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Scandal-as-a-Service: AML Lessons from Lithuania’s €2 Billion Case

On February 27th, 2024, it was announced by the European Union Agency for Criminal Justice Cooperation (Eurojust) that concerted action has been taken against an online business offering large-scale money laundering-as-a-service to the tune of €2 billion. The scandal echoes other recent money laundering activity on a similar scale in Singapore that was uncovered toward the end of 2023.

How a Licensed Lithuanian Payments Firm Laundered Over €2 Billion

Eurojust did not publicize the name of the accused company, but it described it as a Lithuanian Electronic Money Institution (EMI). The EMI was shut down in 2022, for non-compliance with anti-money laundering (AML) regulations. Its banking license was revoked by Lithuanian financial and judicial authorities, and bankruptcy procedures started.

The criminal operation, which centered around the EMI, had been rumbling on since 2017 and laundered an estimated €2 billion during that time. Despite the enormous scale of this operation, this sum was laundered by just two main suspects using a global network of shell companies. A third suspect operating in Italy was arrested during the same operation at the same time, for laundering €15 million through the same EMI network – money that was gained by defrauding the Italian authorities of public funds.

Reportedly, the accused EMI created fictitious transactions via a global network of shell companies and enterprises, run by strawmen.

The organized crime group (OCG) laundered the proceeds of a variety of criminal activities, ranging from tax evasion to drug trafficking, through purchasing luxury vehicles and real estate in Lithuania and Latvia among other methods.

What’s interesting about this case is that the EMI did, until 2022, hold a banking license and appear to operate as a legitimate payments service provider. In other words, they’d ticked the right boxes as far as AML compliance which allowed them to apparently fly under the radar of regulators and law enforcement from 2017 until 2021, when investigations were initiated in Italy. In 2022, Latvian and Lithuanian counterparts were then involved via Eurojust.

The Scale of the Lithuanian Money Laundering Scandal

This one network, set up by an Italian OCG in Lithuania in 2016, connected thousands of criminals across the European bloc in the time it was operational. It advertised its professional money laundering services online as consultancy services.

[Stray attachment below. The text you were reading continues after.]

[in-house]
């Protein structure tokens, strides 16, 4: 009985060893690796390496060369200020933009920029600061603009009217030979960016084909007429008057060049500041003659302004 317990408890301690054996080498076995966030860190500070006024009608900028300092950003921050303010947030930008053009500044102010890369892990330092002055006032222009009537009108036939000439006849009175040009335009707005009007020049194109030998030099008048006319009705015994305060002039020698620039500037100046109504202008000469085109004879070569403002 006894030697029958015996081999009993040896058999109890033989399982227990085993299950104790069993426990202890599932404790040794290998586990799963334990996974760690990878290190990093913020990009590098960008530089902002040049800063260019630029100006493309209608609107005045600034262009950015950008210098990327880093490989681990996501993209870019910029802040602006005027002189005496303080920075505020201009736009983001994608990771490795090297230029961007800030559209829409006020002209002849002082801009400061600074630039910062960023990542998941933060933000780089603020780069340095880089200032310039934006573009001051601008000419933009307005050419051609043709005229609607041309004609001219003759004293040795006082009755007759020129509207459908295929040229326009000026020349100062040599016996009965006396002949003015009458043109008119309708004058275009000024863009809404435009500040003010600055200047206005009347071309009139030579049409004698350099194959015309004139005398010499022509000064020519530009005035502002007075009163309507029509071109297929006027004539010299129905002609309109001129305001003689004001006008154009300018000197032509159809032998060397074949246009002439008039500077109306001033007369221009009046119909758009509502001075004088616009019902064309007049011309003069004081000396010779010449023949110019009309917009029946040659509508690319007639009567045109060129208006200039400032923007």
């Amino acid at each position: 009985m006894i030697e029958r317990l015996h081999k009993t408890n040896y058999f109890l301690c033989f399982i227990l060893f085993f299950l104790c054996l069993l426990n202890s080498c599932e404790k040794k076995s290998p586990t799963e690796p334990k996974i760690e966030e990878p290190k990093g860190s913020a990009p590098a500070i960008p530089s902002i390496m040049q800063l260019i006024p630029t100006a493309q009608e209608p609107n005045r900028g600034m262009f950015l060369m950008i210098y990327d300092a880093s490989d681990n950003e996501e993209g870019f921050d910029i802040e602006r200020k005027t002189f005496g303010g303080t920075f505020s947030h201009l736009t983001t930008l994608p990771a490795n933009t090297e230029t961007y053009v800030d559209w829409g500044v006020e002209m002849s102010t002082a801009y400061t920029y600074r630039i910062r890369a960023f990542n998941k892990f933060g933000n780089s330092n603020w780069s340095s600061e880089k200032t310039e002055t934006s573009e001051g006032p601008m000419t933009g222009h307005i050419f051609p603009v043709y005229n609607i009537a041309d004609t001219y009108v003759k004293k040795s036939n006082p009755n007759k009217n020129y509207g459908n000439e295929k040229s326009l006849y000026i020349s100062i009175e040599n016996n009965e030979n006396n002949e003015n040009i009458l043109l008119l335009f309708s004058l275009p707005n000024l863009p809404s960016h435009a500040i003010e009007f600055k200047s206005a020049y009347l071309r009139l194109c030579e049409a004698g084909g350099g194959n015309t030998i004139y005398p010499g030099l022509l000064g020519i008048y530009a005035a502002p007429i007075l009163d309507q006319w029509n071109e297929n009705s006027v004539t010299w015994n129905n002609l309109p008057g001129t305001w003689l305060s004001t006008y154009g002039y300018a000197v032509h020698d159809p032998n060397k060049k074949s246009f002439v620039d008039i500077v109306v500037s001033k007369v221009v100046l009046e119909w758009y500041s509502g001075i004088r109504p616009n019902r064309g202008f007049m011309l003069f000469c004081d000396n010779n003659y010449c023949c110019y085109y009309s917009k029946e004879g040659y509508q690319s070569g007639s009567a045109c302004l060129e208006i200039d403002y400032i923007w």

Alongside the criminal ongoings in Lithuania and in Italy, the third country involved in the scandal was Latvia, where one of the two leaders of the financial institution in question resided. So, in terms of its detrimental impact, this criminal enterprise:

  • Spanned three European economies
  • Laundered over €2 billion
  • Was used by thousands of criminals across the EU 
  • Exploited the global financial ecosystem through numerous shell companies

Shutting down this criminal laundering operation was a process that took around three years, beginning in 2021. To finally bring down this OCG: 

  • 55 places were searched, 
  • 18 people were arrested,
  • 11.5 million euros in assets and bank accounts were frozen, 
  • 250 judicial representatives and law enforcement officers were active on the ground,
  • Eight coordination meetings were held to prepare for simultaneous action from Italian, Latvian, and Lithuanian authorities.

AML Compliance is not Just a Box to be Ticked

The scale of the  €2 billion banking scandal spanning Lithuania, Italy, and Latvia, highlights the dangers of viewing compliance as a purely tick box exercise, and the importance of implementing actionable financial crime prevention processes at financial institutions (FI), including EMIs. The criminal activities of this EMI in Lithuania raises an alarming question about the effectiveness of AML compliance requirements in the EU. At the point of gaining its license, this EMI seemingly met the threshold of AML compliance requirements needed to gain a banking license and, with it, access to the euro and EU’s financial ecosystem.

Detecting suspicious, potentially criminal intent, via onboarding, Know Your Customer (KYC) checks, and transaction monitoring is a requirement which all FIs are obligated to comply with. But what happens when - as it did in Lithuania - the FI itself is facilitating and profiting from financial crime? 

Banks and other regulated entities must demonstrate effective AML frameworks and show greater commitment to supplying the right training and tools to their employees for the prevention of money laundering. In this case, the FI itself was corrupt and criminal in nature, however this does not mean that FIs should get complacent about their compliance processes. 

When compliance teams don’t have the tools to detect and monitor financial crime in a meaningful way, their ability to prevent money laundering is severely limited. Manual processes put unnecessary strain on compliance teams and increase the risk of AML breaches and repercussions for AML officers and Money Laundering Reporting Officers (MLROs).

Enhance Risk Management with Fenergo

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In 2023, Lithuanian authorities issued $2.4 million in enforcement fines to financial institutions for non-compliance with AML regulations. This represented a huge uptick in activity which Lithuanian-based FIs, particularly payments providers, should take note of as all but two of the fines issued were to payments firms.

For more on the regulatory enforcement actions and priorities in Lithuania and other regions, read Fenergo’s data analysis on how AML enforcement actions surge in 2023.

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